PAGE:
Why Do Rhinos Have Thick Skin?

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Different breeds of rhinos have different types of skin, but one thing remains generally the same: It's nice and thick. While the thick, folded skin can look like armor on some breeds, it's relatively sensitive on any rhino. Because of that sensitivity, rhinos have to be mindful of their skin and take care of it, or else it can become vulnerable, irritated and damaged.

Thick But Sensitive

Rhinos of any breed have thick skin, but that doesn't mean that it's strong. In fact, a rhino's skin is relatively sensitive, and this is why he has so much of it. It's like wrapping yourself in a bunch of soft blankets -- just one wouldn't do much to protect you from the elements, but thick layers of them insulate you with protective padding. While the surface of a rhino's skin is vulnerable to irritation, then, its thickness helps prevent serious injuries or complications.

Skin Care Regimen

A rhino can't afford to take his thick skin for granted -- if he doesn't take care of it, it can easily get hurt. Rhinos are particularly prone to insect bites and sunburns, so they make a habit of wallowing in the mud. Coating themselves in mud protects their skin from the harsh rays of the sun and the persistent, irritating bites of local insects.

Protection and Movement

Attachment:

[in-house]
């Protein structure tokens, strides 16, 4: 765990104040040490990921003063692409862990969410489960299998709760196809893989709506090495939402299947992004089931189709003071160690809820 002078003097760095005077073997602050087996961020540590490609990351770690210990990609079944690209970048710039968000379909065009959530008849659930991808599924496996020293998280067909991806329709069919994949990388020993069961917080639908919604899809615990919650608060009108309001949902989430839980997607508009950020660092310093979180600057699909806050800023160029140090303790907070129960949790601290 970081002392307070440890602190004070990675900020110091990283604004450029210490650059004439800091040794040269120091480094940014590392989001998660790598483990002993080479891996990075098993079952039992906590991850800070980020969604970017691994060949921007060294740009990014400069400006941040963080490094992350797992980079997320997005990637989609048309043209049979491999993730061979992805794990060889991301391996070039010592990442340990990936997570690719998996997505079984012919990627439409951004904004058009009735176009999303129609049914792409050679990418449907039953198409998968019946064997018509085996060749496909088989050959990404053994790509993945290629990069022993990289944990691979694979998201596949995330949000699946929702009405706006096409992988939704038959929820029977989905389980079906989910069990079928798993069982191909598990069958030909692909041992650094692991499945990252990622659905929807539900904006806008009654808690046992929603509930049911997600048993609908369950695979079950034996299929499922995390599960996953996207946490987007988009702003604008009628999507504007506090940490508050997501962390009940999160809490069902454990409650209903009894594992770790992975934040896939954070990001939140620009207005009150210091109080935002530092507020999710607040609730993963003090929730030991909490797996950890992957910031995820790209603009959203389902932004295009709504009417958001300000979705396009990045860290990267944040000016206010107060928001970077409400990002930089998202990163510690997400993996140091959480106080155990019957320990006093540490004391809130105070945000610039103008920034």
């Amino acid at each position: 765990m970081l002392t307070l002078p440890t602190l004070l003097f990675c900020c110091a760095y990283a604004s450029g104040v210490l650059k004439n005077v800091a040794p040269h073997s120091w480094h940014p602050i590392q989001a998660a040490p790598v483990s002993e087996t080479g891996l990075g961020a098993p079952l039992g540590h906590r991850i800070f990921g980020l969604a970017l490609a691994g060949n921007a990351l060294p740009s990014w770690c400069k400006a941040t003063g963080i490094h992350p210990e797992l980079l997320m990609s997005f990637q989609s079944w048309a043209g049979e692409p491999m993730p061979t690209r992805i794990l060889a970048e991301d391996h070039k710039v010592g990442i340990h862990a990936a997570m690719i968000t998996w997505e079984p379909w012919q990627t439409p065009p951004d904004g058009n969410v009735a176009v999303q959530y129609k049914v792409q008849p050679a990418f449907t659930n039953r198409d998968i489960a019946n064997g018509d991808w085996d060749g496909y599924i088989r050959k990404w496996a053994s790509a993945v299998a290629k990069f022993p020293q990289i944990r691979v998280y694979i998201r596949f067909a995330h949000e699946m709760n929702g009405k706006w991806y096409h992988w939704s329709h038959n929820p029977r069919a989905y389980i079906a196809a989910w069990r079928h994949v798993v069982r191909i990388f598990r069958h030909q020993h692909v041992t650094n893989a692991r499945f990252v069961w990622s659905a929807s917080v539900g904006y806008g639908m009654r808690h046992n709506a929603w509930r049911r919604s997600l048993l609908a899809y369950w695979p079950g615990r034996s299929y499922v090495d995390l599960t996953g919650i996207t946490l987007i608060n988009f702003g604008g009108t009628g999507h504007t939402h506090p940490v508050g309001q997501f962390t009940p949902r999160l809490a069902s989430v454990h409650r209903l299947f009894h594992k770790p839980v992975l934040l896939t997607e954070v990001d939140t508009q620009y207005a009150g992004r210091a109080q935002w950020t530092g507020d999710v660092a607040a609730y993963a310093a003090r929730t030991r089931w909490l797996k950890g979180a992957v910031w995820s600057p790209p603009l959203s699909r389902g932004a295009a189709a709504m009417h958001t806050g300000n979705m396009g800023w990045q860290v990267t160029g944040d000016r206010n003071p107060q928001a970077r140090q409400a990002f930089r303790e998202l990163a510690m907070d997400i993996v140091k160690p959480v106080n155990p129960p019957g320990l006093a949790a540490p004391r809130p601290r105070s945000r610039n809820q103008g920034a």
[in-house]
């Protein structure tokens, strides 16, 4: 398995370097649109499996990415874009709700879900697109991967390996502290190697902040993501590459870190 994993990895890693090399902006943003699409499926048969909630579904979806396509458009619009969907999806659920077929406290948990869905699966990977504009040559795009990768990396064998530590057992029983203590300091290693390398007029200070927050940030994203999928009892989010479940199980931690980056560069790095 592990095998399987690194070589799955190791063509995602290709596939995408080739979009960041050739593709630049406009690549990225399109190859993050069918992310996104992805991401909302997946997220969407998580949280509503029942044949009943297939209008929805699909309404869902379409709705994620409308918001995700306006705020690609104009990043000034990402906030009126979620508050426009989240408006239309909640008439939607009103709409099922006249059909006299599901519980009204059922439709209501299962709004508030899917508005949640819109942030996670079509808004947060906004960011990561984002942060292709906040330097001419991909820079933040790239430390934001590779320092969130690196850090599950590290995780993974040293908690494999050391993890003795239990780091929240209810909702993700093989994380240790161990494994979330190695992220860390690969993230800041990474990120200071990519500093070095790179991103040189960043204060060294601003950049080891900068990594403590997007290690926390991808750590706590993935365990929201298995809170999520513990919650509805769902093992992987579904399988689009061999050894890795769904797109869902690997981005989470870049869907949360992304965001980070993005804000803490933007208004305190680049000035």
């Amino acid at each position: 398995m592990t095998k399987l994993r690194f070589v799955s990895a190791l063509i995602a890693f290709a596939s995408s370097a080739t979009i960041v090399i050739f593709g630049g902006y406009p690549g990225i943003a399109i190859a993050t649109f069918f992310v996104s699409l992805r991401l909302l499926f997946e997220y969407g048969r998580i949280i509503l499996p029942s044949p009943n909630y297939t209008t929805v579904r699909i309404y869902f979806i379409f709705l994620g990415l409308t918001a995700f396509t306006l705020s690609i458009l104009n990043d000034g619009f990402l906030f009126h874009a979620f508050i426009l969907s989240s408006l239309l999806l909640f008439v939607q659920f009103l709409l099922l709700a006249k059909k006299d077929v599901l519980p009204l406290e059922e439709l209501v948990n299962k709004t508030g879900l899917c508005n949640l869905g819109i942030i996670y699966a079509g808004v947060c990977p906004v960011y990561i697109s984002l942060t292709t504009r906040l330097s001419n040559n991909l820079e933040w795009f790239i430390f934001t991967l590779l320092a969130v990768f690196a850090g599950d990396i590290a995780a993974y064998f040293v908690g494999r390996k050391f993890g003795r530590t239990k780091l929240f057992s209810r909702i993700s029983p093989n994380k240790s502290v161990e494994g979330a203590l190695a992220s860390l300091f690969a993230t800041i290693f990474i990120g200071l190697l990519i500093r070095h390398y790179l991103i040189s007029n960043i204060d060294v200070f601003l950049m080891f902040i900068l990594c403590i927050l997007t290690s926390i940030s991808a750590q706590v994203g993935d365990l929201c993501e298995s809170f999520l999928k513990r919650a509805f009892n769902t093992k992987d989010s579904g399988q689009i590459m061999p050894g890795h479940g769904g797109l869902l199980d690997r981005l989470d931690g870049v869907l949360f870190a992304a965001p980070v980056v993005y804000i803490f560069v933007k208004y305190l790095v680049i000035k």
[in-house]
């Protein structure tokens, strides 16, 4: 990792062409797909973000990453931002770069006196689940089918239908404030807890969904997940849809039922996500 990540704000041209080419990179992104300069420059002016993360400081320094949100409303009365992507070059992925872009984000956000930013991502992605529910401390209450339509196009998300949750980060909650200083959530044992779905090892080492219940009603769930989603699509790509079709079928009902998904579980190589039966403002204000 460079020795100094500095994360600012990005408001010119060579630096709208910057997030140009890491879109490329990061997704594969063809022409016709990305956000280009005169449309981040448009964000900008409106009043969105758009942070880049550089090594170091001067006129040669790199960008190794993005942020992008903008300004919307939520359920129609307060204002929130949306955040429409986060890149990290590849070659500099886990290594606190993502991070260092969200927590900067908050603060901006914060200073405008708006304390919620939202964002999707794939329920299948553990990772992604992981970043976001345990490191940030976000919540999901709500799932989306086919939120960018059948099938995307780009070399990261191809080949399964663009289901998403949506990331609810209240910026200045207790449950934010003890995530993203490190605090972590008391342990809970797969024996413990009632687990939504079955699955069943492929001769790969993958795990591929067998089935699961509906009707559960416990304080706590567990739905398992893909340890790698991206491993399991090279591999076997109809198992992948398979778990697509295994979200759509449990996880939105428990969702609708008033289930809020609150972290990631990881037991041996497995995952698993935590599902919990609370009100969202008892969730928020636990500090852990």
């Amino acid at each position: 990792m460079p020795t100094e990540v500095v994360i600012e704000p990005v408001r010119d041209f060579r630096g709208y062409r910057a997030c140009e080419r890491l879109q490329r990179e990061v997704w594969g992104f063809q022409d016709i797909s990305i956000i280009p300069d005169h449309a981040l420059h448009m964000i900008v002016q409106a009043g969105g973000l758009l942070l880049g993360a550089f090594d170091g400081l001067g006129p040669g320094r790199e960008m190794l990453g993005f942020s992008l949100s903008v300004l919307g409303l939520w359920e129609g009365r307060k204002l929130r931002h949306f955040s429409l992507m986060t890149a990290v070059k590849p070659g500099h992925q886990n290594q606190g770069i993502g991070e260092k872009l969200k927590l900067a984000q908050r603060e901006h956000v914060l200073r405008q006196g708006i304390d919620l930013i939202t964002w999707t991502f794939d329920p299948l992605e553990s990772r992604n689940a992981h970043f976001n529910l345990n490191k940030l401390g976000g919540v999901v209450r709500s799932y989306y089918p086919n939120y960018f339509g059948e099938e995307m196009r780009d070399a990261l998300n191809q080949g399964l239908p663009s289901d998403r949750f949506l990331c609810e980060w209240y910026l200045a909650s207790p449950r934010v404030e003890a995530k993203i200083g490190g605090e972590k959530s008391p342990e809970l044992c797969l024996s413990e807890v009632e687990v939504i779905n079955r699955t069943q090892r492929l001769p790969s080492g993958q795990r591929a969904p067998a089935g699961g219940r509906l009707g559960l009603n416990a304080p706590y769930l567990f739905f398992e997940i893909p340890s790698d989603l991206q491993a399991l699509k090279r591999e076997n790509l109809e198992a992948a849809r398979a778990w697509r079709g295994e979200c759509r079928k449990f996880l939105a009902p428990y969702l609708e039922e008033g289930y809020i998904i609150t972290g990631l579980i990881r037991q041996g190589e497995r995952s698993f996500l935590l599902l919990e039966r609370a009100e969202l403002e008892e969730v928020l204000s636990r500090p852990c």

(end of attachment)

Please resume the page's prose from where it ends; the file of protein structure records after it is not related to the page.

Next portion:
There are different breeds of rhinos, and the way that their thick layers of skin sit on their bodies changes amongst them. For example, the Indian rhinoceros is sometimes mistakenly credited with having armored plating on his body. This is simply a result of the way his thick skin hangs, though -- it is segmented around his joints to allow him to move around more easily.

The Thick Horn

Along with his thick skin, a rhino's horn is his most recognizable feature -- this is neither skin nor bone, though. His horn is actually made of extremely compacted keratin, making it more like hair or nails than skin. Between his apparent "armor" and massive horn, a rhino looks like an aggressive, battle-ready beast -- in reality, though, these creatures are herbivores that only attack when they feel provoked.

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    Author

    Tom Ryan is a freelance writer, editor and English tutor. He graduated from the University of Pittsburgh with a degree in English writing, and has also worked as an arts and entertainment reporter with "The Pitt News" and a public relations and advertising copywriter with the Carnegie Library of Pittsburgh.